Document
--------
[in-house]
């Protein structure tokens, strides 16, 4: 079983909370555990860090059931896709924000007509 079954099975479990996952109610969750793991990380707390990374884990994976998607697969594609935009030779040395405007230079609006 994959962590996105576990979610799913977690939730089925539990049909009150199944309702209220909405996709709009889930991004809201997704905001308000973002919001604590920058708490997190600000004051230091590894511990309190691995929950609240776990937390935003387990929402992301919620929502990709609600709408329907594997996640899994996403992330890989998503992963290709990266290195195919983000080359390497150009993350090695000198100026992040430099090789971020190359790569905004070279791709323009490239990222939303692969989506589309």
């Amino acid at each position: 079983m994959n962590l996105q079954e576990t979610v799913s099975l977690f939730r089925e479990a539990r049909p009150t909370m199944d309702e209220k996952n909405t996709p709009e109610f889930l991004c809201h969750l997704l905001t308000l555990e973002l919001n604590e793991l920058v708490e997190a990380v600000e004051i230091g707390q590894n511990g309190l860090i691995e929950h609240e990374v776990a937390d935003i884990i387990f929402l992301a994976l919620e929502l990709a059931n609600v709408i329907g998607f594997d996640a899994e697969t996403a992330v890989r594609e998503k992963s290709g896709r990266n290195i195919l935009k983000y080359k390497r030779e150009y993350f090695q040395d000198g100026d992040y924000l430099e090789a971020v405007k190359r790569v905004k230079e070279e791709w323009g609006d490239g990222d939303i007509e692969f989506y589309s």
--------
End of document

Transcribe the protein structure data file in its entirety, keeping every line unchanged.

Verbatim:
[in-house]
């Protein structure tokens, strides 16, 4: 079983909370555990860090059931896709924000007509 079954099975479990996952109610969750793991990380707390990374884990994976998607697969594609935009030779040395405007230079609006 994959962590996105576990979610799913977690939730089925539990049909009150199944309702209220909405996709709009889930991004809201997704905001308000973002919001604590920058708490997190600000004051230091590894511990309190691995929950609240776990937390935003387990929402992301919620929502990709609600709408329907594997996640899994996403992330890989998503992963290709990266290195195919983000080359390497150009993350090695000198100026992040430099090789971020190359790569905004070279791709323009490239990222939303692969989506589309």
């Amino acid at each position: 079983m994959n962590l996105q079954e576990t979610v799913s099975l977690f939730r089925e479990a539990r049909p009150t909370m199944d309702e209220k996952n909405t996709p709009e109610f889930l991004c809201h969750l997704l905001t308000l555990e973002l919001n604590e793991l920058v708490e997190a990380v600000e004051i230091g707390q590894n511990g309190l860090i691995e929950h609240e990374v776990a937390d935003i884990i387990f929402l992301a994976l919620e929502l990709a059931n609600v709408i329907g998607f594997d996640a899994e697969t996403a992330v890989r594609e998503k992963s290709g896709r990266n290195i195919l935009k983000y080359k390497r030779e150009y993350f090695q040395d000198g100026d992040y924000l430099e090789a971020v405007k190359r790569v905004k230079e070279e791709w323009g609006d490239g990222d939303i007509e692969f989506y589309s």